Sunday, March 28, 2010

Palm Sunday : Assumptions And Consequences

Today is Palm Sunday.

We make assumptions about Palm Sunday.

We see Jesus riding into Jerusalem on a donkey, a crowd of pilgrims throwing down their cloaks to make a carpet and waving palm branches and identifying him with messianic expectations...and assume that, out of the hundreds of thousands of pilgrims swelling the city to bursting-point for Passover, that just five days later these same pilgrims are whipped-up to call for Jesus to be crucified.

That’s a huge assumption. It allows us to wonder at their fickleness, and either take pride in our own steadfastness or worry about our own fickleness.

But what if, out of all those in the city that week, different people responded to Jesus in different ways? What difference might that make, to how we read the story, to how we allow the story to read us? Might it challenge the assumption that Jesus didn’t have to have died, if only those people had been less fickle?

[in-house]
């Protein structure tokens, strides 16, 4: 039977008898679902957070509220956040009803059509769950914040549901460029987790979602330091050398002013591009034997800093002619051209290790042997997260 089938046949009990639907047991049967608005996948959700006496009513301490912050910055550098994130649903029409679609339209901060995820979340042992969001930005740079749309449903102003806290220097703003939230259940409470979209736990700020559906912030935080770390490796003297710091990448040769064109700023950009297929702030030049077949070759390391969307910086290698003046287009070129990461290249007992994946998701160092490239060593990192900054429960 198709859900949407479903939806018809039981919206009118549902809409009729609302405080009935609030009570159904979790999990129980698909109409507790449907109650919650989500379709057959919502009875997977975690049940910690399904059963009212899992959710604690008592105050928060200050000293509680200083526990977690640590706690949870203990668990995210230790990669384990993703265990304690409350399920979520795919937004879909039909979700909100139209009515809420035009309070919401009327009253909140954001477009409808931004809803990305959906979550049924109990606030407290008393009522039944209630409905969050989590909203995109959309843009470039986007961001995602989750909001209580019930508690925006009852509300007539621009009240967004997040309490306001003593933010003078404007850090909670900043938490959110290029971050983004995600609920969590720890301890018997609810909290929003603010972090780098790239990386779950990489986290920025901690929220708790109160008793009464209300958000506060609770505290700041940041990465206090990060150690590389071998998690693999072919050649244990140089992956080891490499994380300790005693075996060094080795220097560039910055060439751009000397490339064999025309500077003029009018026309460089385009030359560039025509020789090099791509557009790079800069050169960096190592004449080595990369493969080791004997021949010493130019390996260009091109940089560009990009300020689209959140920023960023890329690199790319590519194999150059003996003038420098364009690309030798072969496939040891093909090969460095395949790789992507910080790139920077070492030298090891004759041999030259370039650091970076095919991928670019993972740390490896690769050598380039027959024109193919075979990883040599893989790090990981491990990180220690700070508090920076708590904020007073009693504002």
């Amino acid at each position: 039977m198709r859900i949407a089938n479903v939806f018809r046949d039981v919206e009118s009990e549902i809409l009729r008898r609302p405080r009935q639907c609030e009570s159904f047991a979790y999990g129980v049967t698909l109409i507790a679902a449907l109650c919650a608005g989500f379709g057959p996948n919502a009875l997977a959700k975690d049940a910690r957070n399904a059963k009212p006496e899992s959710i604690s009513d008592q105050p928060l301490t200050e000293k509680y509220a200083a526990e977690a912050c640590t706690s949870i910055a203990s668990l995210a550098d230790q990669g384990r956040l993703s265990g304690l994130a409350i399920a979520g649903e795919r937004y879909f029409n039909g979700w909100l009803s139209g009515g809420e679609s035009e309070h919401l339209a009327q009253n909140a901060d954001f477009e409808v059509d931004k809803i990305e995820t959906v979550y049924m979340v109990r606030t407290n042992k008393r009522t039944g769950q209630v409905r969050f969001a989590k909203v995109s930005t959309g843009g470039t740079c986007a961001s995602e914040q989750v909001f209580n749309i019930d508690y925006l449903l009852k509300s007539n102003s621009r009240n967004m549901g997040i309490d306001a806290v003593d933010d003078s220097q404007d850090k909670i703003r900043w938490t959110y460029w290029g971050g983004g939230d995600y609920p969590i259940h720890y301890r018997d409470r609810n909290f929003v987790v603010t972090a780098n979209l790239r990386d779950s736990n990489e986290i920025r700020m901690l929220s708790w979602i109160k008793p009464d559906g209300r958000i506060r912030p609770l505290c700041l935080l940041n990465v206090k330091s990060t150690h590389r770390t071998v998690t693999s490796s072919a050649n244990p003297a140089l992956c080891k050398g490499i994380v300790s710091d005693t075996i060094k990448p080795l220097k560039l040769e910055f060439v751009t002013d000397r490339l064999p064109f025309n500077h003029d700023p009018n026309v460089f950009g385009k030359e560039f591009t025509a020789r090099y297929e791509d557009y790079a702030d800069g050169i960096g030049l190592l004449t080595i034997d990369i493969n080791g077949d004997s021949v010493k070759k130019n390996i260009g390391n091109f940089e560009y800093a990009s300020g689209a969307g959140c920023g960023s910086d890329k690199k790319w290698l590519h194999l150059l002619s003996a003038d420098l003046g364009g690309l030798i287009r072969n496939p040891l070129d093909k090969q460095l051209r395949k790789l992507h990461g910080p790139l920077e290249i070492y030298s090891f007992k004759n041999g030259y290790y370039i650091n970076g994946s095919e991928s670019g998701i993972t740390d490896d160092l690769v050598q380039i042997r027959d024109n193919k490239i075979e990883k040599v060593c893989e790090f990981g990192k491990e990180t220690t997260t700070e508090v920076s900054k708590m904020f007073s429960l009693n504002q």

We see Jesus in the temple, turning the tables and driving out those selling animals for sacrifice, and hear Jesus accuse them of turning the house of prayer for all nations into a den of robbers...and we assume that they are charging too much, exploiting the poor. But the Gospels don’t say that it is money that is being robbed. There is no textual evidence – biblical or otherwise – to suggest this.

Another huge assumption. It allows us to caricature the Jews as wicked, making a profit on access to God. We would never do such a callous thing.

Animals for sacrifice were sold to pilgrims who needed them. A range of sizes, in order to provide for the poor as well as the wealthy. There is no textual evidence to suggest exploitation. What does appear to have happened was that the tables where these transactions took place had spilled over from outside the temple into the Court of the Gentiles, the (only) part of the temple non-Jews were allowed, the place of provision for all nations to pray.

The consequence of an attempt to ensure access to God regardless of socio-economic background was a denial of access to God on the grounds of ethnic background. What difference might that make, to how we read the story, to how we allow the story to read us? Those things we do, in order to increase access to God – who do those very actions (unintentionally) exclude?

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